Next phase of the Dublin Galway Greenway could be open by Easter

Next phase of the Dublin Galway Greenway could be open by Easter

Dublin Galway Greenway is the centrepiece of the National Greenway Strategy

Dublin Galway Greenway is the centrepiece of the National Greenway Strategy

TII to take the lead in completing the Dublin Galway Greenway

It was announced this week, that Transport Infrastructure Ireland (TII) will be handed the lead role in delivering the remaining sections of the Dublin Galway Greenway.

Sunday, November 29, 2015

Minister is supportive of Longford Council's Royal Canal Greenway plans

Minister Pascal O'Donohue appears to be impressed with Longford Councils forward planning for the extension of the Royal Canal Greenway to Abbeyshrule.

In response to a Dail question from Robert Troy, Fianna Fáil TD for Longford/Westmeath, on Blueway and Greenway plans in the county of Longford, the Minister stated that while funding is fully allocated until 2016, Longford is well placed to secure future funding based on their forward planning.

The minister said "All Department funding for the delivery of greenways is fully committed up until 2016.  However, the development of a greenway along the Royal Canal from Abbeyshrule to Ballymahon is among those projects to which my Department will give serious consideration in the event of additional funding becoming available. Any funding award would include provision for the installation of signage and direction markers to highlight the existence of and assist users of the greenway.

Officials from my Department along with colleagues from the National Trails Office and Fáilte Ireland visited the location of this proposed greenway recently and its suitability and I expect to have the results of their assessment of this and a number of other proposals shortly.

I understand that planning permission is already in place for this project and this will certainly be of benefit should funding become available.  Indeed, I would urge other local authorities to follow Longford County Council's lead in progressing projects through the planning phase from their own resources as this will mean that projects are shovel ready and thus easier to allocate funding to"

Monday, November 23, 2015

440K to be spent in 2016 on Dublin End of Dublin Galway Greenway

Over €10 million is to be spent on planning and construction of transport projects in the Dublin City Council area in 2016. Contained within this budget €0.44m is planned to be used for the Royal Canal Cycle Route which is part of the Dublin Galway Greenway.

As previously reported on this blog, Dublin City Council have plans to build a cycle path along the Royal Canal in Dublin which will eventually form part of the Dublin to Galway greenway. The Dublin City Council project is to include a cycle and pedestrian route along the Royal Canal from Sheriff Street Upper to Ashtown. The 7.5 km route has been divided into three phases and the work is expected to cost between €10-12 million.

Minister o'Donohue announced last month that priority would be given to the Kildare and Meath sections of the Dublin Galway Greenway while consultations continue about a route west of the Shannon. Minister O'Donohue anticipated that work would start next year on that section with the view to opening the Dublin Galway greenway as far as Athlone in 2017.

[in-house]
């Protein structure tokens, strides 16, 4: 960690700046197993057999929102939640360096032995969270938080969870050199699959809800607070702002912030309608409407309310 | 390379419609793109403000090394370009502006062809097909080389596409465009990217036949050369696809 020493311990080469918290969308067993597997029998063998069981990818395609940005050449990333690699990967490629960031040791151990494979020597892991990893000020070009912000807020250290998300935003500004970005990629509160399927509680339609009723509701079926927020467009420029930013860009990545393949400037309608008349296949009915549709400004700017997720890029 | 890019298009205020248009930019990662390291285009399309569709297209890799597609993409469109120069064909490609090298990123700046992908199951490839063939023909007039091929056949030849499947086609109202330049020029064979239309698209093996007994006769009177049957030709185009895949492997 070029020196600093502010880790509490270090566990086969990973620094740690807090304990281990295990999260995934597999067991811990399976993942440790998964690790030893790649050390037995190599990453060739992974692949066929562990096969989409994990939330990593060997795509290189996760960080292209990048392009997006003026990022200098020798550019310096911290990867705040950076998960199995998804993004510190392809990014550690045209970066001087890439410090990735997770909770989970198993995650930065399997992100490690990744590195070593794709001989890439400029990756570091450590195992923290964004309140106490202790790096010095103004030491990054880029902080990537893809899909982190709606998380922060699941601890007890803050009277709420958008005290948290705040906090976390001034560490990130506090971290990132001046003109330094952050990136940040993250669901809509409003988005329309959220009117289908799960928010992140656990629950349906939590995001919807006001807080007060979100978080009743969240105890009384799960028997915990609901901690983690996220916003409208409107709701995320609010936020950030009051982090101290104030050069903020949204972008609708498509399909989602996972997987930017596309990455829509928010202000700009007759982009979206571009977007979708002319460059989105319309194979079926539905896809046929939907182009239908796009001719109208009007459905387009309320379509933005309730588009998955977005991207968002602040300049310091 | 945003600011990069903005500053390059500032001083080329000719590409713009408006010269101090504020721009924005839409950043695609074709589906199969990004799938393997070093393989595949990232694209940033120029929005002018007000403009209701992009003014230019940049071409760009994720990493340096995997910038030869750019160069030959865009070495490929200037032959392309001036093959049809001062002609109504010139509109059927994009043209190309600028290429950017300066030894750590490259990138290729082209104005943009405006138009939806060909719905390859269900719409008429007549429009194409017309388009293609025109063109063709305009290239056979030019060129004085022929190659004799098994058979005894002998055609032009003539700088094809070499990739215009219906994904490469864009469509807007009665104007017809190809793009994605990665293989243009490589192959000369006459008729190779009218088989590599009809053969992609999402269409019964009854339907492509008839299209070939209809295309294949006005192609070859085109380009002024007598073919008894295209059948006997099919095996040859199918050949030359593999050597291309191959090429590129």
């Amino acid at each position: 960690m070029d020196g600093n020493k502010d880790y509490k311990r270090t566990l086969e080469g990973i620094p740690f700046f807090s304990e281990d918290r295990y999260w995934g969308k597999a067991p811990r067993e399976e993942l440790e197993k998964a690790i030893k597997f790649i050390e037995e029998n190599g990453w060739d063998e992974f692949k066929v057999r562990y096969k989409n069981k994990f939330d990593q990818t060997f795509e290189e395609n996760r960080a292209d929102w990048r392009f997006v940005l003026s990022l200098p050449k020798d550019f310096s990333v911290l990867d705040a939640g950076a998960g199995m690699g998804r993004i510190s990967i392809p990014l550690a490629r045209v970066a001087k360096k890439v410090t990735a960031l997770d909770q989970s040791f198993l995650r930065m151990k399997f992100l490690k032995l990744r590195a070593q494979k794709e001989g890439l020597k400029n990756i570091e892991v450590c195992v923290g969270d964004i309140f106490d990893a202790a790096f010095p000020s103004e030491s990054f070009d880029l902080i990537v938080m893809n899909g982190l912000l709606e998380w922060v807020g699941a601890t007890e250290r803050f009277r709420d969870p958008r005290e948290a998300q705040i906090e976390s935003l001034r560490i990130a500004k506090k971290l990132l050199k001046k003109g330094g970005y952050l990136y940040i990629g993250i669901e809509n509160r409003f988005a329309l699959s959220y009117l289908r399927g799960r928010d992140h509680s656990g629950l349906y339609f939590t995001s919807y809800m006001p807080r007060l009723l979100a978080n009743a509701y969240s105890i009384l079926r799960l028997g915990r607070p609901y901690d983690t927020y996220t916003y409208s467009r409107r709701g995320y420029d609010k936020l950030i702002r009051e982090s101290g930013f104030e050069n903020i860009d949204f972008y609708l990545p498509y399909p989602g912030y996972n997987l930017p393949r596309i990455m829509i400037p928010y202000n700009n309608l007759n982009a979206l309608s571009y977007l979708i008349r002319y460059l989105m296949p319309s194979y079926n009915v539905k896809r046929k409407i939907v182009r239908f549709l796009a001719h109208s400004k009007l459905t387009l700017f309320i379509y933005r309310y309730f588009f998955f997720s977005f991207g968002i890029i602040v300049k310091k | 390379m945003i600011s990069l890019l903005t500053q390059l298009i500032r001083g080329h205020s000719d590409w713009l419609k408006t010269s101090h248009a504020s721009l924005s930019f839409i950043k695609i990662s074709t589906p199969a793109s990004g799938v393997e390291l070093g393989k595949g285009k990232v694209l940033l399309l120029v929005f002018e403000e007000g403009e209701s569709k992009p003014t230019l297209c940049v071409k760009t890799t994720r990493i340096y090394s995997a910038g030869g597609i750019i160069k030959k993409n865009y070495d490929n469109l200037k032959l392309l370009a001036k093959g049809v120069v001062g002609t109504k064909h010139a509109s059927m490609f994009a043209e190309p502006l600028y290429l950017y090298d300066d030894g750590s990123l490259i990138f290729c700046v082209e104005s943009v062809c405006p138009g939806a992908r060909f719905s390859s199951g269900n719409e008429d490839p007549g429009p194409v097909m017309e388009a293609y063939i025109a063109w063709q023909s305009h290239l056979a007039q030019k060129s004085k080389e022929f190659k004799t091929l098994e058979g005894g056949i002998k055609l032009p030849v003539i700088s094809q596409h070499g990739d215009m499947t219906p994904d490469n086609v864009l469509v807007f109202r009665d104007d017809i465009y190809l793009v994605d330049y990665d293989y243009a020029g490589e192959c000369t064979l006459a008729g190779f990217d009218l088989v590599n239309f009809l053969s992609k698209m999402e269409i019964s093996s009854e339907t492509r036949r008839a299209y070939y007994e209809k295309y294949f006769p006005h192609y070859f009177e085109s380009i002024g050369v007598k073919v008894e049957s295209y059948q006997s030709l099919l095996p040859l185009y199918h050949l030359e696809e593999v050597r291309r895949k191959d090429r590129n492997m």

Tuesday, November 17, 2015

Minister says pause on Galway section will give time for development of a new route

Minister Donohue says that the pause on the Galway/Roscommon section will give time for the consideration of a new route that has local support. Responding to Roscommon South Leitrim TD Denis Naughten, Minister Donohoe acknowledged that was large support for the route in Roscommon but also acknowledged that difficulties lay with the Galway section of the route.

Now officials will go back to the drawing board on deciding a route west of the Shannon based on strong local consultation. It is likely that the minister will ask the TII to look at all options including land that is in public ownership as called for by Denis Naughten.

Audio file is the property of Shannonside News and simply relinked here.

Saturday, November 14, 2015

Work to start early next year on the Kildare and Meath sections of the Dublin Galway Greenway

In reponse to Deputy Anthony Lawlor's question, Minister Pascal Donohue said that he expects the preparatory work on the Kildare and Meath portions of the greenway will begin in the first half of next year. 
Minister Donohue, went on to say that he expects that those new portions of the greenway to be open by the summer of 2017, which will then allow the first half of the greenway to fully open.
During the same exchange, Deputy Denis Naughten challenged the minister on his position about the use of public lands for the greenway route west of the Shannon. Deputy Naugthen, who admits that he is probably the only public representative to say publicly that he wants the greenway between Athlone and Galway to proceed, appears to be favouring a route that would bring the cycleway from Athlone to Ballinasloe by means of a physical segregation along the existing N6 as far as Aughrim.
Details of the Dail record can be accessed here:

Saturday, November 7, 2015

Coast to Coast Greenway could avoid Galway altogether after major opposition

Disclaimer: This is a hypothetical article on alternatives to a coast to coast greenway that avoids Galway.